By Treena Mielke
The community of Rimbey watched in horror as they watched their northern neighbour engulfed in a rain of fire that caused a mass exit of people, taking their beloved pets and a few cherished photos with them.
But, true to form, the people of Rimbey didn’t stand by and watch for long.
Being a farming community who is used to getting things done, that’s exactly what they did.
They pitched in.
Mayor Rick Pankiw is one of those people.
Pankiw has spent the last several days at the arena, first organizing food and supplies to be sent to the victims in trailers.
The last few days he has worked with FCSS, individuals and local service clubs to ensure food, trailers and camping spaces are available for Fort McMurray victims.
As of Thursday more than 100 people from Fort McMurray have signed in at the arena and several families are camped at The Nesting Place and RV Heaven.
Today, (Thursday), May 12, he is telling the public to hold off on donations of food, clothing and supplies.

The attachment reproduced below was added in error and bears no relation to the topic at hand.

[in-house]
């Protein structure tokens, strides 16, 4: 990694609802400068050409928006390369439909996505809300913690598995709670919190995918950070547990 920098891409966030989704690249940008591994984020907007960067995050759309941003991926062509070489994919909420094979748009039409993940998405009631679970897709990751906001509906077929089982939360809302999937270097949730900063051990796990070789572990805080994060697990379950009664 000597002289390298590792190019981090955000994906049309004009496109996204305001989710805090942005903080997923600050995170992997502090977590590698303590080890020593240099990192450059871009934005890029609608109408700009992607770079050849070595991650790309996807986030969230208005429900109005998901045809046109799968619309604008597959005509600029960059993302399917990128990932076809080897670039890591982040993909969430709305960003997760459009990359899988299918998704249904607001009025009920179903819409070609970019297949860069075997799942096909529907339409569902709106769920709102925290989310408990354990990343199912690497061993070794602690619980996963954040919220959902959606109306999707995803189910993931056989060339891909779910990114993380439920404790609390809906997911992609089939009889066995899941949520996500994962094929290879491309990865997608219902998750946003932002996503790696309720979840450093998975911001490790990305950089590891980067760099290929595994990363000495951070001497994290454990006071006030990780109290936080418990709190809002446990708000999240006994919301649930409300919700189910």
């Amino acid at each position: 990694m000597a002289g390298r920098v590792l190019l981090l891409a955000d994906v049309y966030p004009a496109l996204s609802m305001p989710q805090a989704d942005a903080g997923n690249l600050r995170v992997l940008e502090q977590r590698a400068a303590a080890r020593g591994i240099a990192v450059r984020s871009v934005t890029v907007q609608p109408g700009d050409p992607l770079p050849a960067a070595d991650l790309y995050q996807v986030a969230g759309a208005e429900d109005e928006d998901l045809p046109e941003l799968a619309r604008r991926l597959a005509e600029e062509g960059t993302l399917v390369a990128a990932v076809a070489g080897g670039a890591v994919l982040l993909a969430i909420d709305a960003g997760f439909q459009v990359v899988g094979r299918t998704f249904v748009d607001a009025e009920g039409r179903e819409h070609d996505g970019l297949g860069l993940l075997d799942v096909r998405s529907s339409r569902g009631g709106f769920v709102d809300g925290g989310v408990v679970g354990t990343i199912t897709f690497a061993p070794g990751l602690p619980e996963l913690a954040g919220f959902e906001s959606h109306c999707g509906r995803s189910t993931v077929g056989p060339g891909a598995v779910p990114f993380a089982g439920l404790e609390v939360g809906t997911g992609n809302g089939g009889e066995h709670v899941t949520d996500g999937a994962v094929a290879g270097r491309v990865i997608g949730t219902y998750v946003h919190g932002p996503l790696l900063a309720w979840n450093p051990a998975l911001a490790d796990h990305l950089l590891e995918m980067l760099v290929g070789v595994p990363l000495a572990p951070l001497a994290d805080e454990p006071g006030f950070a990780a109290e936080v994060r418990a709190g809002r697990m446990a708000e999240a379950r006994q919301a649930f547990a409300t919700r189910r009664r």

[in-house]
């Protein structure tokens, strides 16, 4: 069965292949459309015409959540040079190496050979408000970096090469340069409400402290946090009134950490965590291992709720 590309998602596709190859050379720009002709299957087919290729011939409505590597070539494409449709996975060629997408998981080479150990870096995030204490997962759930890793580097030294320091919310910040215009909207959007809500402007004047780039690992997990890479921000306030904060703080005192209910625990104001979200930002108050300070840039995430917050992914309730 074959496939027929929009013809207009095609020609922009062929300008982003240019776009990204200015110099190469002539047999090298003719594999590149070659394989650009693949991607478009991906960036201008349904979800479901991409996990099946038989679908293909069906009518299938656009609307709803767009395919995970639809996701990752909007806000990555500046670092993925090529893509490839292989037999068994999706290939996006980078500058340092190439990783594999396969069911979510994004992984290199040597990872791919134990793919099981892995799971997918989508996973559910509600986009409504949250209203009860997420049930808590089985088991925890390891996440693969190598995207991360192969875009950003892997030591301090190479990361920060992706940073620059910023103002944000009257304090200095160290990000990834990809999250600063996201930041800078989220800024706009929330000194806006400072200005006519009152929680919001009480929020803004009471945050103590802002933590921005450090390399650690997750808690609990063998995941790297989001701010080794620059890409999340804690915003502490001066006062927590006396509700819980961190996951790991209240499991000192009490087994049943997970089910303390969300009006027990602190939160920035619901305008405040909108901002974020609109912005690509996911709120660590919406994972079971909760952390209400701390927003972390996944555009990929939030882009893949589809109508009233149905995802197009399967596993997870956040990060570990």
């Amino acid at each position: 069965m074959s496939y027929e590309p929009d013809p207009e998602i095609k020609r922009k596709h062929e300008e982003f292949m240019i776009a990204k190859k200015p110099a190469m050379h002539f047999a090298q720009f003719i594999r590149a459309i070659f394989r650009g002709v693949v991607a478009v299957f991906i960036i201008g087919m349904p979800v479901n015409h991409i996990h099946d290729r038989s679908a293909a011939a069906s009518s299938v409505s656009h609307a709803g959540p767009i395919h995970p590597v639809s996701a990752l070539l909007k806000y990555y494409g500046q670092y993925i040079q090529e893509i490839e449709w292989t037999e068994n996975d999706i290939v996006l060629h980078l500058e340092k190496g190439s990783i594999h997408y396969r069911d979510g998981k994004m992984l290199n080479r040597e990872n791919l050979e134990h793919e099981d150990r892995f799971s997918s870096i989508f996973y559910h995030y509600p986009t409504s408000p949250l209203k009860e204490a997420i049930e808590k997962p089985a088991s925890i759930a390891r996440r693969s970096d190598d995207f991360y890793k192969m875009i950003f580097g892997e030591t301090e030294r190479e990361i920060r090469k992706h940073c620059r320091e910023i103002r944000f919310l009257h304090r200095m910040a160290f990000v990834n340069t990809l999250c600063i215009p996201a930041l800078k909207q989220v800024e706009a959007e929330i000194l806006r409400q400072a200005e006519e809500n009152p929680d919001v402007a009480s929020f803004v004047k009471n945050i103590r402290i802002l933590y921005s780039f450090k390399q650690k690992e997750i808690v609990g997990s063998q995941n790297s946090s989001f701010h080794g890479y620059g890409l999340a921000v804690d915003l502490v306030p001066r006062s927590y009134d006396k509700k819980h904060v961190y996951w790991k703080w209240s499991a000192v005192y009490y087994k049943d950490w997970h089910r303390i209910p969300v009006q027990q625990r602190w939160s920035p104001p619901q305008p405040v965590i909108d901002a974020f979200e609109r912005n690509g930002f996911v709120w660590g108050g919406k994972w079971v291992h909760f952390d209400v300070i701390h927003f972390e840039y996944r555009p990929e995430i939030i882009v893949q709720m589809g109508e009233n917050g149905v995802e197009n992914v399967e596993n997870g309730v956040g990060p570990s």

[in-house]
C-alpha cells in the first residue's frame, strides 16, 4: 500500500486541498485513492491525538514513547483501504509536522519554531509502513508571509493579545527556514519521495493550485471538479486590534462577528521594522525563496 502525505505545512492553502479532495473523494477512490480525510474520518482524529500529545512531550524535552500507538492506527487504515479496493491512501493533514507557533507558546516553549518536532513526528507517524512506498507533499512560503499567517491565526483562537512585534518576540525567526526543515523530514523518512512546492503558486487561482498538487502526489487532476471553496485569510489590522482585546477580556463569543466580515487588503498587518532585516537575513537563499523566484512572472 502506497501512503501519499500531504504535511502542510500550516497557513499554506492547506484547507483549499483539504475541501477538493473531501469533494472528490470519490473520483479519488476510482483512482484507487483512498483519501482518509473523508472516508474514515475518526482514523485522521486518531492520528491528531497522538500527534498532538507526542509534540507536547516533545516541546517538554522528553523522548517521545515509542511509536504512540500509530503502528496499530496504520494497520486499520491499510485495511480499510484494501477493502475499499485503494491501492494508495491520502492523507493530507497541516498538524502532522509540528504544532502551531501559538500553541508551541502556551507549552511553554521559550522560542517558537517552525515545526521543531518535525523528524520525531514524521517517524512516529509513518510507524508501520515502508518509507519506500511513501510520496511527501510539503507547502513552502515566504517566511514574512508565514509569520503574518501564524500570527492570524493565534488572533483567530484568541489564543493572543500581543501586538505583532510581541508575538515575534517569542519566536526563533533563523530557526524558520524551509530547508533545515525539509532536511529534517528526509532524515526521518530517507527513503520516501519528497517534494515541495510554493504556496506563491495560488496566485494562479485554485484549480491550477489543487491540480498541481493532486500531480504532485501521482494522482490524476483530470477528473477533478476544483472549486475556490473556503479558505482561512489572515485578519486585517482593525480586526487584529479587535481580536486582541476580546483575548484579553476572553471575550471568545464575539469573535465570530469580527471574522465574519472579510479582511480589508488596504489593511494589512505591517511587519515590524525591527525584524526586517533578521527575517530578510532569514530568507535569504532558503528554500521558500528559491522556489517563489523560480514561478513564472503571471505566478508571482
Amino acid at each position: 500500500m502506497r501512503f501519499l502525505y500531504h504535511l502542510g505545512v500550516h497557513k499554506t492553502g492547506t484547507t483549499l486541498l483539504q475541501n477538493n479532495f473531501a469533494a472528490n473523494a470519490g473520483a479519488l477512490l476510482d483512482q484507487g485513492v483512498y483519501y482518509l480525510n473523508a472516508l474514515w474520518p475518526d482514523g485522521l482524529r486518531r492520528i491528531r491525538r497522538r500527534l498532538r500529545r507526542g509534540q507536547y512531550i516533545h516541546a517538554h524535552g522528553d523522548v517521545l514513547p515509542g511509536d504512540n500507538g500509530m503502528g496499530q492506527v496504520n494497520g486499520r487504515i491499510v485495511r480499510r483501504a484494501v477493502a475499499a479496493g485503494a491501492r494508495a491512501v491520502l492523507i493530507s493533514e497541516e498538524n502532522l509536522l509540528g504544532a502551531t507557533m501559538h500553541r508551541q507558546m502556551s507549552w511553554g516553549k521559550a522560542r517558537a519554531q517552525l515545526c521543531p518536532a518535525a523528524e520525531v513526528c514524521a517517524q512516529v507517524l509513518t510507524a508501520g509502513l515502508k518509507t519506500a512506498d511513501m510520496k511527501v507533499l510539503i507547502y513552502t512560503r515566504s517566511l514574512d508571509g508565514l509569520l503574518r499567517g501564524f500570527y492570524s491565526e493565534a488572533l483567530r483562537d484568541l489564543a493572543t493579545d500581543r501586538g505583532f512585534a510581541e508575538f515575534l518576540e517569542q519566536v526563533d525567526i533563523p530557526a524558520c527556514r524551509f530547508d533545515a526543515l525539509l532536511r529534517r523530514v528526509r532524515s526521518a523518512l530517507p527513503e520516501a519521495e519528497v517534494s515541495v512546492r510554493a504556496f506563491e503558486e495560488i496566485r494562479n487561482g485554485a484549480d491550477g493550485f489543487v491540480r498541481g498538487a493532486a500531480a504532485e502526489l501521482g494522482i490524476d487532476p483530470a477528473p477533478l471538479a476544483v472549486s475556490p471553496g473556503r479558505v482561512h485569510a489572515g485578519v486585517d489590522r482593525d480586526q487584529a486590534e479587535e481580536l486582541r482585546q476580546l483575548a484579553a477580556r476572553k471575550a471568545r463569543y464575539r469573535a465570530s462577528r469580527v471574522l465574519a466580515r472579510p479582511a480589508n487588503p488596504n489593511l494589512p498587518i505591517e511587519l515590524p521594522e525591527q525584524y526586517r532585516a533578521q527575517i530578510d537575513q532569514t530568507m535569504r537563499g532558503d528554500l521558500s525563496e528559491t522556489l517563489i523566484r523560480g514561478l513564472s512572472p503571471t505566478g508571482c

“No more donations,” he said. “We are good.”
Pankiw said he is simply overwhelmed by the support the people of Rimbey and area have shown.
“It is a great community. I am proud to call Rimbey home.”
It just so happens that it wasn’t that many years ago the mayor was proud to call another community home.
And that community was Fort McMurray.
He moved to Fort McMurray on 1982 to play junior hockey and he and his wife Sue spent several years there.
Now, he finds himself becoming quite emotional when he watches the news clips of the fire burning at Fort McMurray.
“It’s very emotional,” he said. “I’ve quit watching it, I just can’t.”
Pankiw said he found Fort McMurray to be a close-knit community.
“People in Fort McMurray would give you the shirt off their back. They really would. I loved Fort McMurray.”